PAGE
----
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How To Paint The Interior Of Your Home

Part 3

Starting To Paint:

There is a definite order to painting a room. If you are painting the ceiling as well as the walls, the ceiling should be painted first.

Note: Always place plastic, cardboard or other disposable material under paint cans and paint trays!

Note: Do not allow paint brushes or rollers to sit in wet paint as this will destroy the pile on the rollers and the bristles of the brushes.

Note: Always put lids back on paint cans after pouring out a quantity of paint. For brushing, it is best to pour the paint into a small container rather than painting directly out of the can.

Note: After pouring paint, paint always remains in the small trough around the top of the can. To alleviate this problem, which can make it very difficult to replace the lid without splattering paint everywhere, use a 3 1/2 or 4 inch nail to make 3 or 4 holes around the circumference of the paint can lid trough, as shown in Figure 8. This will allow the paint to drip back into the can.

Nail holes in trough of paint can

Figure 8 - Nail holes in trough of paint can

Note: Make sure that the paint is thoroughly mixed before putting it on the wall. Failure to do so can lead to different tones of paint throughout the paint can.


Rollers do not do well on the edges where walls meet ceilings or where walls meet walls. Because of this it is necessary to use a paint brush to create a painted frame, approximately 2 to 3 inches around the perimeter of the ceiling. Providing the ceiling paint is the same base paint as the walls, there is no reason to use masking tape to create a true separation between the walls and the ceiling at this time. Small amounts of paint that may end up on the wall from the brush will be covered when the walls are painted.

Use a paint brush that is made for the base paint you are using. Some paint brushes are designated for both oil and water (latex) based paints while others work only on one or the other. A quality brush makes painting a lot easier and provides a better overall finish.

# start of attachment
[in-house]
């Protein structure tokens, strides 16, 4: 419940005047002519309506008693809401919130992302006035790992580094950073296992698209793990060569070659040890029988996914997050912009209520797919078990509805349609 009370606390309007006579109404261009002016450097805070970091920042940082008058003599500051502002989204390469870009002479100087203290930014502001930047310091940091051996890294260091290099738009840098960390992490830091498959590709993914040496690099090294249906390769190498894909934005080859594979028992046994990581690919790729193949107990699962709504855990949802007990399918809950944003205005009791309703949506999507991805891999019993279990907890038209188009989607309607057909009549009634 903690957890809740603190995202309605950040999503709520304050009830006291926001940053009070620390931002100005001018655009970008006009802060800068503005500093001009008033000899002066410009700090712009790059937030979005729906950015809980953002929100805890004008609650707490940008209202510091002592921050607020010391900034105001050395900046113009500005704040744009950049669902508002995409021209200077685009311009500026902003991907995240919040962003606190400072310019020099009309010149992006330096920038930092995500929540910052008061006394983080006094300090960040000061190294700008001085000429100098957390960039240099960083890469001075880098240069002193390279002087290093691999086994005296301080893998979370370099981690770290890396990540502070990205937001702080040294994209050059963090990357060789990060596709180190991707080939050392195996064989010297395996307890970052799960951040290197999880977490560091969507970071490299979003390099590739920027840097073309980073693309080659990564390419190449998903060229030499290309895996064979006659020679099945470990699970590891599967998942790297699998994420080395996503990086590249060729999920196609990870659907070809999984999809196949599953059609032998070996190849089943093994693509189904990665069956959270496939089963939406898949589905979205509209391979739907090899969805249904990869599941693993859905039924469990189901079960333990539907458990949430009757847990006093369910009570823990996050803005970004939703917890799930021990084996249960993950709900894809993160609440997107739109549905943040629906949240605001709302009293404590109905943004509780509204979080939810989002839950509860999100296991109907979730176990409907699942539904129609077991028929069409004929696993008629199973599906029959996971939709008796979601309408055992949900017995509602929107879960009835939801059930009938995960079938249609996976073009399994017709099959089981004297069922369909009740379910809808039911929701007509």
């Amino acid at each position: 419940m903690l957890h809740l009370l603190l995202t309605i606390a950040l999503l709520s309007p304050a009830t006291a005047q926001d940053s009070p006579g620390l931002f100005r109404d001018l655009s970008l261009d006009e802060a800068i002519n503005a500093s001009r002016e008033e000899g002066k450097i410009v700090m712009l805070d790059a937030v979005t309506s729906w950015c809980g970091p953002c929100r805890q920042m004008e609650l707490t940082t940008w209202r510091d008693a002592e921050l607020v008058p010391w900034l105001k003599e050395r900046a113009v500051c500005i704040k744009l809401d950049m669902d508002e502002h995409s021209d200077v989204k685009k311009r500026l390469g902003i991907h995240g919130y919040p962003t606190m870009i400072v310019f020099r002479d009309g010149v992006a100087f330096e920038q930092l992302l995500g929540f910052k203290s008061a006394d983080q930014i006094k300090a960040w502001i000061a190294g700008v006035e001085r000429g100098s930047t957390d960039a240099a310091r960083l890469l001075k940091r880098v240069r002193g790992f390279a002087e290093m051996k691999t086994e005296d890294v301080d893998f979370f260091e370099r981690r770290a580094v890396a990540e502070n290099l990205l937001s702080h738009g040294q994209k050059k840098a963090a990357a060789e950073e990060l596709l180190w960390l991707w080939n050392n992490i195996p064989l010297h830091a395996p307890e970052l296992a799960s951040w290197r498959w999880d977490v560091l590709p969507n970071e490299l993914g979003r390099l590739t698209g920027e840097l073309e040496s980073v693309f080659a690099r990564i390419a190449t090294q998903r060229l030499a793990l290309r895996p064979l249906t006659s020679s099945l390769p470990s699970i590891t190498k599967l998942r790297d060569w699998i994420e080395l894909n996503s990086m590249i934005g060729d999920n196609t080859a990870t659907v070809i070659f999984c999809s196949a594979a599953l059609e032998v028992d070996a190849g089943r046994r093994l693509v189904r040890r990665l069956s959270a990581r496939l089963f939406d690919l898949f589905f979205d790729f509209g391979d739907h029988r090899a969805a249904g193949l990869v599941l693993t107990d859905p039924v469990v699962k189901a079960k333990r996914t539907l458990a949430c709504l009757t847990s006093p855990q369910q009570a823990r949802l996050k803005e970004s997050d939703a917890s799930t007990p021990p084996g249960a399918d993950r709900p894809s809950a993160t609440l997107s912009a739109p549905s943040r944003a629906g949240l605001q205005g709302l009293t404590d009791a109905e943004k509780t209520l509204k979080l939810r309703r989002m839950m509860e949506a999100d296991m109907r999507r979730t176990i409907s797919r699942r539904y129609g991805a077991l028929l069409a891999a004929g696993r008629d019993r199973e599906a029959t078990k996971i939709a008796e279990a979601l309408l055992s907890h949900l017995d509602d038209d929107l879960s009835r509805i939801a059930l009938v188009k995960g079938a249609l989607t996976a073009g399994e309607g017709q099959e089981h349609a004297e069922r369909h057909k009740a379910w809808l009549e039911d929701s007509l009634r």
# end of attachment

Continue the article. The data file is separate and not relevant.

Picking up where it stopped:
Once you have painted the perimeter of the ceiling (in some cases, it may be necessary to apply two coats of perimeter paint, even though you only need one coat of paint over the rest of the ceiling) you can commence to complete the ceiling painting using a roller (see paint rolling tips). Start in a corner and work across the narrowest part of the room, returning to the starting point of the row after you reach the far wall.

The use of an extension handle, as shown in Figure 9, on the paint roller will avoid the need to continuously climb up and down ladders.

Paint roller extension handle

Figure 9 - Paint roller extension handle

When applying the paint up to the edges of the ceiling, try to cover as much of the framing paint that you applied. This will produce a much better finish.

If you have tucked any ceiling fixture wires into their electrical boxes you should be able to roller right over the electrical box, without getting paint on wires.


Do not attempt to paint the walls until the ceiling paint has completely dried.

If you are adept at "cutting in", which is the technique of using a brush to paint edges without masking tape and without getting paint on the adjacent surfaces, you do not have to mask the edge between the walls and ceiling or around window and door frames. If you are a novice at painting, I highly suggest you take the time to apply masking tape to the ceiling, door frames and window trim, at the edge to give a clean, straight line. Use painters masking tape as shown in Figure 2. General purpose masking tape has a tendency to remove fresh paint when peeled off.

I find it most convenient to do all the masking, where walls meet ceilings, around door frames and window trim at the same time. Some individuals prefer to tape the specific area being painted, it really doesn't matter which method you use.

It is up to the individual on whether or not they are comfortable in painting the edge between the walls and floor without applying masking tape. If you have wood flooring I highly recommend using a 2 inch painter's masking tape around the floor perimeter.

Start in a back corner of the room (that way you are not continually walking past fresh paint as you are painting) working from ceiling to floor.

If you are painting door frames and/or window trim a different color than the walls it is best to paint the lighter color first, allowing the darker color to paint over any paint that may end up where it is not wanted.

Follow the guidelines under "paint rolling tips" to do the painting.


Part 1

Part 2

Part 4